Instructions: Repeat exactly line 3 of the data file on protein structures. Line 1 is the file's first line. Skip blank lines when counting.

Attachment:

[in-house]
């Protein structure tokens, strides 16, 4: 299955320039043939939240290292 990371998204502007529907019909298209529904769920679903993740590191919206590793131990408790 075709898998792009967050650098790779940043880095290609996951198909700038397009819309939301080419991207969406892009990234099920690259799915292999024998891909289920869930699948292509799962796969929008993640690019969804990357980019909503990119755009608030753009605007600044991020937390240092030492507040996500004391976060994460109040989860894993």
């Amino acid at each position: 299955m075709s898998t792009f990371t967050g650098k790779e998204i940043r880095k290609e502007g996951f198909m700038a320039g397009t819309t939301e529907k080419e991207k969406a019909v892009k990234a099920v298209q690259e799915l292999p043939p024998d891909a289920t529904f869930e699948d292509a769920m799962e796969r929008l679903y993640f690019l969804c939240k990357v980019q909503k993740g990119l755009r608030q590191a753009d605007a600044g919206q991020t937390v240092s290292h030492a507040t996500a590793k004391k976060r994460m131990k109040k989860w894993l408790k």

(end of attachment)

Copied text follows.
């Amino acid at each position: 299955m075709s898998t792009f990371t967050g650098k790779e998204i940043r880095k290609e502007g996951f198909m700038a320039g397009t819309t939301e529907k080419e991207k969406a019909v892009k990234a099920v298209q690259e799915l292999p043939p024998d891909a289920t529904f869930e699948d292509a769920m799962e796969r929008l679903y993640f690019l969804c939240k990357v980019q909503k993740g990119l755009r608030q590191a753009d605007a600044g919206q991020t937390v240092s290292h030492a507040t996500a590793k004391k976060r994460m131990k109040k989860w894993l408790k």